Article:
Artweek, 01. November 2000

'THE DARKER SIDE OF PLAYLAND: CHILDHOOD IMAGERY FROM THE LOGAN COLLECTION' AT SFMOMA

Celebrating 30 Years
Alicia Miller

In 'The Darker Side of Playland', the endearing cuteness of beloved toys and cartoon characters turns menacing and monstrous. Much of the work has the quality of childhood nightmares. In those dreams, long before any adult understanding of the specific pains and evils that live holds, the familiar and comforting objects and images of a child's world are rent with something untoward. For children, not understanding what really to be afraid of, these dreams portend some pain and disturbance lurking into the landscape.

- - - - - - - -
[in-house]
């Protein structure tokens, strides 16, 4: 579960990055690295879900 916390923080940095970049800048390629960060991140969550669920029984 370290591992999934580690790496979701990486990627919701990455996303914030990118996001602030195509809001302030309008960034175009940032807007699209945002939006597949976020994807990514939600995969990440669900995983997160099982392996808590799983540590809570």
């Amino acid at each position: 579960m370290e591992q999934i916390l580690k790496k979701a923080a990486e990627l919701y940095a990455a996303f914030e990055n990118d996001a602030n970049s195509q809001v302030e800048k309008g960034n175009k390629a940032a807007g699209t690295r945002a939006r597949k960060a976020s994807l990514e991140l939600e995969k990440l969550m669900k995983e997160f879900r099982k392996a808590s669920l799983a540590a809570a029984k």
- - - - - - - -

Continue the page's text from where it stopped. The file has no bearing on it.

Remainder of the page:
Perhaps nothing in the exhibition exemplifies this better than Gottfried Helnwein's 'Mickey'. His portrait of Disney's favotite mouse occupies an entire wall of the gallery; rendered from an oblique angle, his jaunty, ingenuous visage looks somehow sneaky and suspicious. His broad smile, encasing a row of gleaming teeth, seems more a snarl or leer. This is Mickey as Mr. Hyde, his hidden other self now disturbingly revealed.

Helnwein's Mickey is painted in shades of gray, as if pictured on an old black-and-white TV set. We are meant to be transported to the flickering edges of our own childhood memories in a time imaginably more blameless, crime-less and guiltless.

But Mickey's terrifying demeanor hints of things to come.